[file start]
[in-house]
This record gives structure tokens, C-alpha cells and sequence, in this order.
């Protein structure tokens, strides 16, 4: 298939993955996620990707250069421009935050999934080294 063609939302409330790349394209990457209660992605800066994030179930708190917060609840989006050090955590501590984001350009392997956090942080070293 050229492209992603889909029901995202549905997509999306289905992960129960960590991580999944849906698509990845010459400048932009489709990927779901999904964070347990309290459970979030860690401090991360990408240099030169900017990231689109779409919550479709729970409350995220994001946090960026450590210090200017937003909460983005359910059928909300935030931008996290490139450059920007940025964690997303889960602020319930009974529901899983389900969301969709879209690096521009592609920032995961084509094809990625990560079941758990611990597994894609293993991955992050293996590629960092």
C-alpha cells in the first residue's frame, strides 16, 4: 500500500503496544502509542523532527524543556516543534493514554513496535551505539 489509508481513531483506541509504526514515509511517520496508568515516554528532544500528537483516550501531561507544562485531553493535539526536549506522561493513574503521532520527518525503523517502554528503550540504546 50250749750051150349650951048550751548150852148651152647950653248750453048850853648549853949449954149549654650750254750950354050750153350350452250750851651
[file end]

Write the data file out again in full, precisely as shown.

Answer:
[in-house]
This record gives structure tokens, C-alpha cells and sequence, in this order.
């Protein structure tokens, strides 16, 4: 298939993955996620990707250069421009935050999934080294 063609939302409330790349394209990457209660992605800066994030179930708190917060609840989006050090955590501590984001350009392997956090942080070293 050229492209992603889909029901995202549905997509999306289905992960129960960590991580999944849906698509990845010459400048932009489709990927779901999904964070347990309290459970979030860690401090991360990408240099030169900017990231689109779409919550479709729970409350995220994001946090960026450590210090200017937003909460983005359910059928909300935030931008996290490139450059920007940025964690997303889960602020319930009974529901899983389900969301969709879209690096521009592609920032995961084509094809990625990560079941758990611990597994894609293993991955992050293996590629960092």
C-alpha cells in the first residue's frame, strides 16, 4: 500500500503496544502509542523532527524543556516543534493514554513496535551505539 489509508481513531483506541509504526514515509511517520496508568515516554528532544500528537483516550501531561507544562485531553493535539526536549506522561493513574503521532520527518525503523517502554528503550540504546 50250749750051150349650951048550751548150852148651152647950653248750453048850853648549853949449954149549654650750254750950354050750153350350452250750851651